Japanese delicacies you’ve never heard of
You may be an aficionado of sushi, ramen and tempura, but there’s more to Japanese cuisine than just that. Beyond what we know from restaurants in SG and tourist guides, there exists a whole other gastronomic paradise in Japan – with quintessential dishes hidden in hole-in-the-wall stalls, some so unique that they can only be found in specific regions.
Here’s a masterlist of iconic Japanese food that only the locals know about, plus info on where you can find them in the Land of the Rising Sun itself!
1. Unagi don soaked in green tea
Unagi don is a classic in Japan, but Nagoya’s version of it – hitsumabushi – is on a totally different level.
There are 4 steps to eating hitsumabushi: First, divide the hitsumabushi into four portions, and savour one portion as it is without garnishings. Next, have another portion with wasabi, seaweed, and spring onions toppings. Then, pour green tea over the third portion and try it. Lastly, finish the remaining portion with your favourite method out of the three!
Hitsumabushi Nagoya Bincho in Nagoya is famed for its hitsumabushi at 3100 Yen, where the eel is grilled over charcoal.
Address: 3-6-1 Sakae, Naka-ku | Lachic 7F, Nagoya 460-0008, Aichi
Opening Hours: 11.00 am – 3.30 pm. 5.00 pm – 11.00 pm.
2. Squid stuffed with rice
Hokkaido locals love cosying up to a bowl of ikameshi – plump squids stuffed with sticky rice and braised in soy sauce! Gobbling up these is the best way to warm yourself up in the sub-zero weather during winter, along with a can of Sapporo beer.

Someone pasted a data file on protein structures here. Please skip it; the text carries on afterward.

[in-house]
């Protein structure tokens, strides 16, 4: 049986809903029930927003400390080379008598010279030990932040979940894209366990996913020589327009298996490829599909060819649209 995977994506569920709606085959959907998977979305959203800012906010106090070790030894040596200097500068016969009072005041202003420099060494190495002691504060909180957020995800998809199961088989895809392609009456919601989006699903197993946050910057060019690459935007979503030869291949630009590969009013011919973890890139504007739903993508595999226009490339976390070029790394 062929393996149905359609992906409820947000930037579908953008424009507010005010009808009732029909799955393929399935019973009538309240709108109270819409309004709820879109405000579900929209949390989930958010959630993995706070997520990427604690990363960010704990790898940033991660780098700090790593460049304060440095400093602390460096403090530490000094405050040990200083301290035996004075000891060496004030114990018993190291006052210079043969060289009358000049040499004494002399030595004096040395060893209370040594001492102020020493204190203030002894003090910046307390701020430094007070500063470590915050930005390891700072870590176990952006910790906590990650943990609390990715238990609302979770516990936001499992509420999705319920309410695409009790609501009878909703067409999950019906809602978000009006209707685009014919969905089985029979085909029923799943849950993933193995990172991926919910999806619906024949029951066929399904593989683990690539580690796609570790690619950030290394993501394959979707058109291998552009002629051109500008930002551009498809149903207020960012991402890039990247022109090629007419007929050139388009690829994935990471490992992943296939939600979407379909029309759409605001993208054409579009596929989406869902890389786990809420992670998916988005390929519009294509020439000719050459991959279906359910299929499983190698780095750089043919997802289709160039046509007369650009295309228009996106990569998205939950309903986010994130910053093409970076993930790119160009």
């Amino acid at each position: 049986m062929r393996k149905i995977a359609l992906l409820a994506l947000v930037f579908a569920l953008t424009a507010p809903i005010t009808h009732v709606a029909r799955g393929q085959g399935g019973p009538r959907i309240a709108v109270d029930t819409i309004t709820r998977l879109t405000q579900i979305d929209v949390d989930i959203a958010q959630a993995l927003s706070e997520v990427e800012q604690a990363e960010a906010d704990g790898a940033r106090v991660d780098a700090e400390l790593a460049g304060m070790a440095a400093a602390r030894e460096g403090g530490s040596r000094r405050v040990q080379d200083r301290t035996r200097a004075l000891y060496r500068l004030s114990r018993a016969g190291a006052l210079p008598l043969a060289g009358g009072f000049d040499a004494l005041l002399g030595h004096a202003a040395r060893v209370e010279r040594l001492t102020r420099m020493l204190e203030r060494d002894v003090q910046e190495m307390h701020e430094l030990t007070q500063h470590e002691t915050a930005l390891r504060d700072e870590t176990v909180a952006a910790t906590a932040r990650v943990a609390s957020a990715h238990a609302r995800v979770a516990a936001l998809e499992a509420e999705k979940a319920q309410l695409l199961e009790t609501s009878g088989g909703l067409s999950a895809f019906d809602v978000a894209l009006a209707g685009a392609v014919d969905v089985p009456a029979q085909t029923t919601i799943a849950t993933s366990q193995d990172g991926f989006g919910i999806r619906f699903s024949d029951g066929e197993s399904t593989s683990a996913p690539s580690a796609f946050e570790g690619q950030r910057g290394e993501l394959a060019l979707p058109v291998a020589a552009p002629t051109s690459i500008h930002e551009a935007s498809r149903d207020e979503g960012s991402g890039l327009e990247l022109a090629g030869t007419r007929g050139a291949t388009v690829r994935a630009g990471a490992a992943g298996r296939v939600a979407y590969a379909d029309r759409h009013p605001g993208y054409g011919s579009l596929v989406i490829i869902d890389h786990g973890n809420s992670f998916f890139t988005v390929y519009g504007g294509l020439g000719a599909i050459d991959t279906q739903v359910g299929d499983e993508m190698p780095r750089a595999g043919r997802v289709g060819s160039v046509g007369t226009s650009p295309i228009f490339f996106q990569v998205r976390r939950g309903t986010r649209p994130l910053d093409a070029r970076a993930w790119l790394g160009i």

Head to Ikameshi Abe Shoten – a mamak shop where the very first ikameshi was created – to dabao yourself a box of this warm squiddy goodness at just 650 Yen. They even sell cute ikameshi keychains as souvenirs!
Address: 112 Miyukicho, Kayabe-gun, Mori-machi 049-2326, Hokkaido
3. Grilled miso
If you’re in Takayama, skip the miso soup and opt for hoba miso found in every nook and cranny of the city. Grilled on a leaf, hoba miso is eaten as a topping on rice, meat or vegetables. Its sweet and savoury taste adds an appetising flavour to unseasoned food. Suzuya grills their hoba miso with 65g of mouthwatering wagyu beef at 1944 Yen.
Address: 24 Hanakawamachi, Takayama 506-0015, Gifu
Opening Hours: 11.00 am – 2.00 pm, 5.00 pm – 8.00 pm
4. Raw beef donburi
Before you balk at the thought of eating raw meat, just think of it as the beef version of sashimi. Everything in Japan is so fresh that your doubts will disappear once you try this! Eating wagyu beef raw is a thing in Japan, and usually served laid over a bowl of steaming Japanese rice and drizzled with soy sauce.
The marbling of the wagyu beef is really what makes this dish a standout as the streaks of fat give it a creamy texture. For this adventurous donburi, head to any region in Japan where there’s wagyu beef. Kumagera in Hokkaido is famed for its raw beef don at just 1980 Yen!
Address: 3-22 Hinodemachi, Furano, Hokkaido
Opening Hours: 11.30 am – 11.00 pm
5. Tofu made from peanut
Japan is tofu central, with countless variations of the dish – and only there can you find tofu made from peanuts. Peanut tofu (jimami tofu) is widely eaten in Okinawa, where it is commonly found at supermarkets in little takeaway cups!